Rick Scott's wealth dips after spending $65 million to win Florida Senate race

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U.S. Sen. Rick Scott is worth at least $166 million and likely much, much more, he reported on Tuesday, making him one of the richest members of Congress.

In his annual financial disclosures, Scott said he earned between $23 million and $113 million from his massive portfolio of investments that spans all sectors of the economy. A large chunk of that income came in the form of stock sales; Scott listed more than 500 assets he unloaded this past year.

But it appears the Republican’s wealth dropped considerably after he spent $65 million to defeat Democratic incumbent Bill Nelson in his U.S. Senate race last year.

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Disclosure rules only require senators to select income ranges for each asset (such as between $500,000 and $1 million), so it is difficult to determine Scott’s actual wealth. However, at a minimum he reported holdings of $166 million, which is $87 million less than last year’s minimum.

Similarly, Scott also listed more than 100 assets held by his wife, Ann Scott, which are worth $1 million or more, so his maximum wealth is also impossible to calculate. However, the couple could be worth as much as $352 million, if not more. That, too, is well below last year’s ceiling.

Still, it’s a total that would make him one of the five richest members of Congress, according to a 2018 analysis by Roll Call. He reported no debt or liabilities.

Meanwhile, Florida’s senior U.S. Senator, Marco Rubio, reported assets worth up to $355,000 and a mortgage of up to $1 million on his South Florida home.

“Sen. Scott is following the United States Senate’s extensive financial disclosure requirements in an open and transparent manner,” Scott spokeswoman Sarah Schwirian said. “Every decision he made as governor and every decision he makes as senator is based on what’s in the best interest of Florida families.”

Financial disclosures for Senators were due in May but Scott was granted an extension through Tuesday.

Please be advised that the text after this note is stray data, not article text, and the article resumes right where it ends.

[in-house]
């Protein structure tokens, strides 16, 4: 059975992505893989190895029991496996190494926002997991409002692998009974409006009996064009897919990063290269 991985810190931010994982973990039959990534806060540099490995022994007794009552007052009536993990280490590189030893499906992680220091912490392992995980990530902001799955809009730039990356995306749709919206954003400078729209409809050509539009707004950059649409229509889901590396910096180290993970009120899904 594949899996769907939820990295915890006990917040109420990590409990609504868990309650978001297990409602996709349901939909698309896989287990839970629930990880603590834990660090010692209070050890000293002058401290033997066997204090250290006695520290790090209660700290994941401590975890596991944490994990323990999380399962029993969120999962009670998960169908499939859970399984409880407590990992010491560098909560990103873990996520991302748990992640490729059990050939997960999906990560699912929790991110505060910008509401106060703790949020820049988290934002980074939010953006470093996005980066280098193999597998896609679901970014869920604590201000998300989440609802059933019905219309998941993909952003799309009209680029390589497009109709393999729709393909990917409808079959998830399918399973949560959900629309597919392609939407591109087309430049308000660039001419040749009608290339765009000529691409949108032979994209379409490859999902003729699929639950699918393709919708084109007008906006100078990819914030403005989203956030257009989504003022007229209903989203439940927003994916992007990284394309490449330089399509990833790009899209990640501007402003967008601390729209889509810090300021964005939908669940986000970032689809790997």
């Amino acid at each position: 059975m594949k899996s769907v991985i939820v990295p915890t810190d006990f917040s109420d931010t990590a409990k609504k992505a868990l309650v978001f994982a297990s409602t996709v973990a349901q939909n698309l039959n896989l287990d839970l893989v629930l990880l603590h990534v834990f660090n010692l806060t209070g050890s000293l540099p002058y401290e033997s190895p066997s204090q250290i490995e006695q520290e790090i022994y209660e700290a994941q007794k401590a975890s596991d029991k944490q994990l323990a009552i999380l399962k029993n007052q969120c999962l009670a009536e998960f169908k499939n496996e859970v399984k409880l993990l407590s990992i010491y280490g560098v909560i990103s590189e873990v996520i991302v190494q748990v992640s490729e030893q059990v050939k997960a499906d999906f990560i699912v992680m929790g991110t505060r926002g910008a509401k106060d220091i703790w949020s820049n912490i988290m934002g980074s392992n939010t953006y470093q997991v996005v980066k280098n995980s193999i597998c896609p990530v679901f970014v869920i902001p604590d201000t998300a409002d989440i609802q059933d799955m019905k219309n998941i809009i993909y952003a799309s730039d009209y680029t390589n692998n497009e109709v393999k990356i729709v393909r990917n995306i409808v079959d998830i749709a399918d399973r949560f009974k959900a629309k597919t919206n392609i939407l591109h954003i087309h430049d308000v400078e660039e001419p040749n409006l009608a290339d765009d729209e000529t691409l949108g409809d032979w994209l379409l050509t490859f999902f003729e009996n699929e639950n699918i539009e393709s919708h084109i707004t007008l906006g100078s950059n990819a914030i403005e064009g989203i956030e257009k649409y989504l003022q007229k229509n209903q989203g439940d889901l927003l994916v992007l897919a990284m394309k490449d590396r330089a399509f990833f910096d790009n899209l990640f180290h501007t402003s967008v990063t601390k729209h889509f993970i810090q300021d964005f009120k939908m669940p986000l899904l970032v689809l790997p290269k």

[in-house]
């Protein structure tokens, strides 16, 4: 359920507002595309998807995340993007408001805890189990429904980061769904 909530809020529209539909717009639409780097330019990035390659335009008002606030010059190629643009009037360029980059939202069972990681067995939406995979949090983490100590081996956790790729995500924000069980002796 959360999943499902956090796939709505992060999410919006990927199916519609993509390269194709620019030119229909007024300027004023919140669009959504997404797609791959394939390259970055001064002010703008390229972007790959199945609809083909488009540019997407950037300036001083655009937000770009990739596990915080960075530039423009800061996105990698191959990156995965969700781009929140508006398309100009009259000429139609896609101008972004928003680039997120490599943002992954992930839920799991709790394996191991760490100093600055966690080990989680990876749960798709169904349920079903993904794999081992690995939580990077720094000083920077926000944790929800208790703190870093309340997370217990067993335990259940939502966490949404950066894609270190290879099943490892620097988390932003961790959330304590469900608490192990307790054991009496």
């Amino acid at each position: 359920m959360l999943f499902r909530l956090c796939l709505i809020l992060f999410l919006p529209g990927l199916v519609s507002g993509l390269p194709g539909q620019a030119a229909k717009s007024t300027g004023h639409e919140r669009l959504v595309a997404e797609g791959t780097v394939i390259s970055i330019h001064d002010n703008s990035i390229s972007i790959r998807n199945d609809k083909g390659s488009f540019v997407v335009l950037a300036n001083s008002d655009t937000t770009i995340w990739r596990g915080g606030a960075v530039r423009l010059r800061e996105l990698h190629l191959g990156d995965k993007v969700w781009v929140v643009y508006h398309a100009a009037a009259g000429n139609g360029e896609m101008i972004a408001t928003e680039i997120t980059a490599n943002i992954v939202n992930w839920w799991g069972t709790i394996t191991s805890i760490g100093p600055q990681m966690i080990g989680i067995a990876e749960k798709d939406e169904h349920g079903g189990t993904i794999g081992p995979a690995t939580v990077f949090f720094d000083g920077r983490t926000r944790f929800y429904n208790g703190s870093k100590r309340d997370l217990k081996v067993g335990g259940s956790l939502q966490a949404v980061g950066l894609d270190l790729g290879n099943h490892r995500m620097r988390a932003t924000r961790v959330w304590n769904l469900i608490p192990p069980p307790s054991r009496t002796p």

Scott’s fortune has been the subject of much intrigue over the years, both for how he earned it and the potential conflicts with his official duties as Florida’s governor and now a U.S. Senator.

The former health care executive built one of the country’s largest hospital networks. He resigned in 1997 amid a federal fraud investigation and left with $300 million in stock and options. Later, the the Department of Justice fined the company $1.7 billion for defrauding Medicare and other government health care programs.

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A political outsider, Scott came from relative obscurity to win the Republican primary for governor in 2010. In all, he spent about $75 million of his own money to capture the nomination and win the governor’s race over Democrat Alex Sink.

As governor, Scott put his assets in what he called a “blind trust,” though ethics experts said it fell well short of the definition and it mainly served to shield his investments from the public. His wife’s holdings were not in the trust, nor did he disclose her assets for most of his time as governor.

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The disclosure he filed last year to run for U. S. Senate was the first time he made public his wife’s investments. Unlike Florida law, which does not require Scott to disclose the assets of his spouse, he must disclose all his family’s assets to run for Congress, although the disclosure of his wife’s assets are not required to be as rigorous as his.

When Scott ran for Senate he chose to abandon his blind trust because, unlike federal law which allowed the governor to choose a trustee he knew and had worked with, the federal law prohibits blind trust managed by someone with a prior relationship to the elected official and all communication between them is forbidden. The blind trust Scott established while governor was managed by the senator’s former long-time financial adviser.

Earlier this year, Florida lawmakers eliminated the state law that allowed Scott to create his unique trust.

Times/Herald Tallahassee reporter Mary Ellen Klas contributed to this report.


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